Singh also captained Punjab despite being out of the national side in the 6th Senior National Men Hockey Championship (A Division) organised by Hockey India in Safari. Playing in Pool C, his team notched up four consecutive victories, the last one being a 7-0 thumping of Jharkhand to march into the semifinals.
The big fish!
Come November, came the big news with the HIL auctions. The 28-year-old is not only the costliest Indian buy but also the most expensive player in this year’s auction, beating his Ranchi Rays teammate and German young & sensational forward Christopher Ruhr. Ruhr was the costliest international buy this season with an amount of $75,000 compared to $99,000 of Gurbaj. Interestingly, the ace midfielder will now earn more than all India players in HIL!
— Hockey India League (@HockeyIndiaLeag) November 17, 2016
The bid amount is not that important for the veteran, but the feeling of being accepted in the hockey setup is. Finally, talent has won over politics which gives a positive outlook towards Indian sports going forward.
“Even if someone had taken me at my base price, I still would have played my best in the league. For players like me, it’s the performance that counts.”
His support system
In his subsequent court battle for a final redemption when Batra was at the helm of Hockey India (HI), he relied on the support of his wellwishers and has a word of thanks for each one of them.
“Of course, my family and my girlfriend always supported me in those uncertain times. Besides, I kept playing for my employers and even went to play in Malaysia’s hockey league for Sapura FC. These stints helped me maintain my fitness and keep my focus. I play for my fans that have supported me in the most difficult of times and my friends who have always advised me to keep playing and never to give up. If we take this as a vindication, it’s a victory for them,” says the tough Punjab Police Deputy Superintendent of Police.
The backing of the Coach, Harendra Singh!
Fresh and buoyant after the world cup win, the junior men’s coach Harendra is now in charge of Ranchi Rays. He is not worried about the undisciplined track record that Gurbaj carries.
If that was the case, why should we bid so high? I have been coaching now for more than 15 years, and I know how to manage players.”- Harendra said about his star player
But there is an under-story to this. It was Harendra who first spotted Gurbaj at the Ramesh Chand Academy when the right-half was just 13 and a half years old.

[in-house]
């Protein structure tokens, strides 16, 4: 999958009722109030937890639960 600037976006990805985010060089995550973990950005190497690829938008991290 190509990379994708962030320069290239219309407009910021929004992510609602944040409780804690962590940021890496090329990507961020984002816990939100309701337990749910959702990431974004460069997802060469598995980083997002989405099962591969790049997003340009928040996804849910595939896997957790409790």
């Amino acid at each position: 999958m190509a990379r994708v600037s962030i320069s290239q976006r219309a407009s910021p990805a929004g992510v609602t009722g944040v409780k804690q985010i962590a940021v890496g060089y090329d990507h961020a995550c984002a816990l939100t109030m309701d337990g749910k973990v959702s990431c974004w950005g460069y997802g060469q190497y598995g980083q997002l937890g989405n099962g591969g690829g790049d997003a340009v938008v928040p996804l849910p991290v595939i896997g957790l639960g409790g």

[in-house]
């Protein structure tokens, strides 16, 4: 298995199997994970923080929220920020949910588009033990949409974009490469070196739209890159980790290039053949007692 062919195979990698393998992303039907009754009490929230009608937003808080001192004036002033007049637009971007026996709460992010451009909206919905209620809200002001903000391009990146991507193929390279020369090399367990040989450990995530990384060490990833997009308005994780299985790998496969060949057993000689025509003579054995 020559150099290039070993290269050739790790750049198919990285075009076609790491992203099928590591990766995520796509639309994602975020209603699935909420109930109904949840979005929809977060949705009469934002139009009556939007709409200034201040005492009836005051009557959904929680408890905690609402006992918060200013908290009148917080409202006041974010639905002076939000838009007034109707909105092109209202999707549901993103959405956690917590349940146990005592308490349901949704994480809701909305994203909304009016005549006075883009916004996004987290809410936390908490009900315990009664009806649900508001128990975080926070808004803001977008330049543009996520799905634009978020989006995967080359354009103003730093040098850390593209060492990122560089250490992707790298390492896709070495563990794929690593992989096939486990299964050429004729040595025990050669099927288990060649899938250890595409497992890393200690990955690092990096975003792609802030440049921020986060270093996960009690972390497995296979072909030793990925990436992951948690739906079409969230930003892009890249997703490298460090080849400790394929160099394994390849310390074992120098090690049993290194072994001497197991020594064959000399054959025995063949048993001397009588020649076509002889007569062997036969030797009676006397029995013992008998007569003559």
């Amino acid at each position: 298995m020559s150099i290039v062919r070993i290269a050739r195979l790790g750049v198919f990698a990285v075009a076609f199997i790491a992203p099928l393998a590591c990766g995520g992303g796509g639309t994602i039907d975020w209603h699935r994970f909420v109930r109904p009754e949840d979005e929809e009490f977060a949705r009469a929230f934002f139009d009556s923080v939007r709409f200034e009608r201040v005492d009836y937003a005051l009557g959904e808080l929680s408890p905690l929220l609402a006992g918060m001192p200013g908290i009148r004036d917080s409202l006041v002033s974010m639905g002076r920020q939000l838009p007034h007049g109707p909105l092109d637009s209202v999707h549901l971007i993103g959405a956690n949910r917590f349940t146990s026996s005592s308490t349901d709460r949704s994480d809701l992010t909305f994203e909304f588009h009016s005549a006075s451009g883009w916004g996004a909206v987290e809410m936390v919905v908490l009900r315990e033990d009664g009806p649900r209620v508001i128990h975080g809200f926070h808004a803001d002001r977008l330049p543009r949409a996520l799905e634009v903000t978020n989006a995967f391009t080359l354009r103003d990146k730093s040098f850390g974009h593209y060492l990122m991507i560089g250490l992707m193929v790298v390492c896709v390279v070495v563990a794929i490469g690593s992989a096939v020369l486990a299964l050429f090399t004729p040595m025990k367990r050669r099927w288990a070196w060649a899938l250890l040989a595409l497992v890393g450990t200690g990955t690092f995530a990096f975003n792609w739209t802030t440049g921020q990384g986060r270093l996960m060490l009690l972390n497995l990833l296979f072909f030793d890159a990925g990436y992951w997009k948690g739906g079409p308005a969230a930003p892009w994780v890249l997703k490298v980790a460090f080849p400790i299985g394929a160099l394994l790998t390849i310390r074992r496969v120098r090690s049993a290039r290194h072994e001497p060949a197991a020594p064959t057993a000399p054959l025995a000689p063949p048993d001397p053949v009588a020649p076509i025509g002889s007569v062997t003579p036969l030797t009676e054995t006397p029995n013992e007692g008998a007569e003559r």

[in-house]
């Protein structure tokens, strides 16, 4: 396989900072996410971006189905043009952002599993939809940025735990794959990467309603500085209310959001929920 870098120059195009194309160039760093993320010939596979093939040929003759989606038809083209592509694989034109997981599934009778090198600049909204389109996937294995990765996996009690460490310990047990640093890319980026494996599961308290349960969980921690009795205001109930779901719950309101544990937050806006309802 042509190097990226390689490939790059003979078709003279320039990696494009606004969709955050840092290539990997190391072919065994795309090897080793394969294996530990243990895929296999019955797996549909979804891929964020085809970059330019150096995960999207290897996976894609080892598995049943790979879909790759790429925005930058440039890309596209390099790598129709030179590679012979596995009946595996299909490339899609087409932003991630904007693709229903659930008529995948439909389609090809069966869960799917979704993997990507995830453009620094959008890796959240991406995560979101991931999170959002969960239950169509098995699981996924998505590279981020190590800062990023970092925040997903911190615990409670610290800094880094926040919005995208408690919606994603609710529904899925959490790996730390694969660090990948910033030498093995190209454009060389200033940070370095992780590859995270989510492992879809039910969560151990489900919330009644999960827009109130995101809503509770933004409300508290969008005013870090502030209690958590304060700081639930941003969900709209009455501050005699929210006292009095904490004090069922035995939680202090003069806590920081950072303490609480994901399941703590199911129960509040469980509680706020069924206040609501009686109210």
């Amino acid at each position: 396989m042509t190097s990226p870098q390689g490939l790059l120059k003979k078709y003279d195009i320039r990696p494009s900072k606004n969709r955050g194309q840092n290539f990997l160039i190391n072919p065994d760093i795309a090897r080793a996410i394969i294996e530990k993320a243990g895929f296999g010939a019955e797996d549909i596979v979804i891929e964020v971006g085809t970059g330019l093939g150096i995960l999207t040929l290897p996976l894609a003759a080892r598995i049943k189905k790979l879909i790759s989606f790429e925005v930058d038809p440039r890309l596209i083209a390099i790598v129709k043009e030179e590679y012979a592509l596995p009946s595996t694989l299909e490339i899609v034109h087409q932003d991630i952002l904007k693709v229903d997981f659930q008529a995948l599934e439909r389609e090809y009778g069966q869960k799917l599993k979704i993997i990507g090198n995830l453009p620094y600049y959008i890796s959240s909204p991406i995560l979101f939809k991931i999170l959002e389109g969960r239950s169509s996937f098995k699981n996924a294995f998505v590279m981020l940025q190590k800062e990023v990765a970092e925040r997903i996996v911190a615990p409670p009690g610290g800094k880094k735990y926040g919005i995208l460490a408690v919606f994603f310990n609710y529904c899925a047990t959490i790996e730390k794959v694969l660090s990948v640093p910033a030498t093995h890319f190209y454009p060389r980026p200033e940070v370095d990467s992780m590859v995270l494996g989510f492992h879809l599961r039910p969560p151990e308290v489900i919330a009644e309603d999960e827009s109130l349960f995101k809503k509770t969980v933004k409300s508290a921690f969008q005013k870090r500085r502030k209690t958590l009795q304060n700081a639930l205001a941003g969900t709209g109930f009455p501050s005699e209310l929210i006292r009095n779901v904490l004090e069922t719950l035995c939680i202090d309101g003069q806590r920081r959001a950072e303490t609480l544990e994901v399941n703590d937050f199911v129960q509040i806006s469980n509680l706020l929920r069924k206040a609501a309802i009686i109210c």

His tackling and dribble skills reminded Harendra of another stalwart of the game – Pargat Singh. It takes just a moment for the experienced eyes to realize how big a player he would become and under his guidance the midfielder is bound to grow even further.
Also the fact that Mr Narendra Batra has left the reigns of Hockey India to become the President of FIH which has all but made this comeback and subsequent transition much easier.
What he brings to the table!
The 28-year-old veteran dominates terms on the field with steady play, coupled with a calm head and not to forget his exquisite skills. He exploits the right channel making darting runs to feed the forwards by switching play to move the ball from right to left. He is equally good as a defender and initiates counter attacks. He has been made to play in multiple positions by different coaches in his 200+ matches for the senior team.
He is rated highly by his peers who think that he is very approachable. Terry Walsh, the former Indian coach of the 2014 World Cup and the Asian Games, calls Gurbaj’s right to left drag as mesmerising. He is one who has always shown great quality.
Fit and ready
The ace midfielder is supremely fit, and his know-how of the game makes him a strong candidate despite being close to the 30’s. As the HIL anthem song goes “India mein khelegi duniya” (The world will play in India) but, there would be one Indian to watch out for!
Gurbaj’s fight and redemption teach us that passion, skill and willpower never get neglected and ultimately win both hearts and matches! He is humming to the tunes of …
Apni toh Pathshala … Na Koi roknewaala – Be A Rebel!
(Our school ethics … No one is stopping me, Be a Rebel)
using the HIL 2017 as a catapult to make his way back into the national setup!